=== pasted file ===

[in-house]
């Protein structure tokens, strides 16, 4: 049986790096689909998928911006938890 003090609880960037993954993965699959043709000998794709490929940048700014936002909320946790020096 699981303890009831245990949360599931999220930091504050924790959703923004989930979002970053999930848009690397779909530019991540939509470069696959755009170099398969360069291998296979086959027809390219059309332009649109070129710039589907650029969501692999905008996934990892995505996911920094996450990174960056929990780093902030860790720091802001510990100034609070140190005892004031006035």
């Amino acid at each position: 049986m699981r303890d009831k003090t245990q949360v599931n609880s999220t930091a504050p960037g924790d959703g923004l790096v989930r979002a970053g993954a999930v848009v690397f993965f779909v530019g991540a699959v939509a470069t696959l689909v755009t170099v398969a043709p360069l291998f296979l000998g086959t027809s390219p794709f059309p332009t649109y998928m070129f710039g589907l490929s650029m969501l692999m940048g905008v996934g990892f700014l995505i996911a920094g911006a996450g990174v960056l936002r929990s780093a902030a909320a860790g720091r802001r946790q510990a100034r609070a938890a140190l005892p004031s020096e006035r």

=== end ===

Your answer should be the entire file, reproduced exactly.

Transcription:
[in-house]
């Protein structure tokens, strides 16, 4: 049986790096689909998928911006938890 003090609880960037993954993965699959043709000998794709490929940048700014936002909320946790020096 699981303890009831245990949360599931999220930091504050924790959703923004989930979002970053999930848009690397779909530019991540939509470069696959755009170099398969360069291998296979086959027809390219059309332009649109070129710039589907650029969501692999905008996934990892995505996911920094996450990174960056929990780093902030860790720091802001510990100034609070140190005892004031006035």
């Amino acid at each position: 049986m699981r303890d009831k003090t245990q949360v599931n609880s999220t930091a504050p960037g924790d959703g923004l790096v989930r979002a970053g993954a999930v848009v690397f993965f779909v530019g991540a699959v939509a470069t696959l689909v755009t170099v398969a043709p360069l291998f296979l000998g086959t027809s390219p794709f059309p332009t649109y998928m070129f710039g589907l490929s650029m969501l692999m940048g905008v996934g990892f700014l995505i996911a920094g911006a996450g990174v960056l936002r929990s780093a902030a909320a860790g720091r802001r946790q510990a100034r609070a938890a140190l005892p004031s020096e006035r």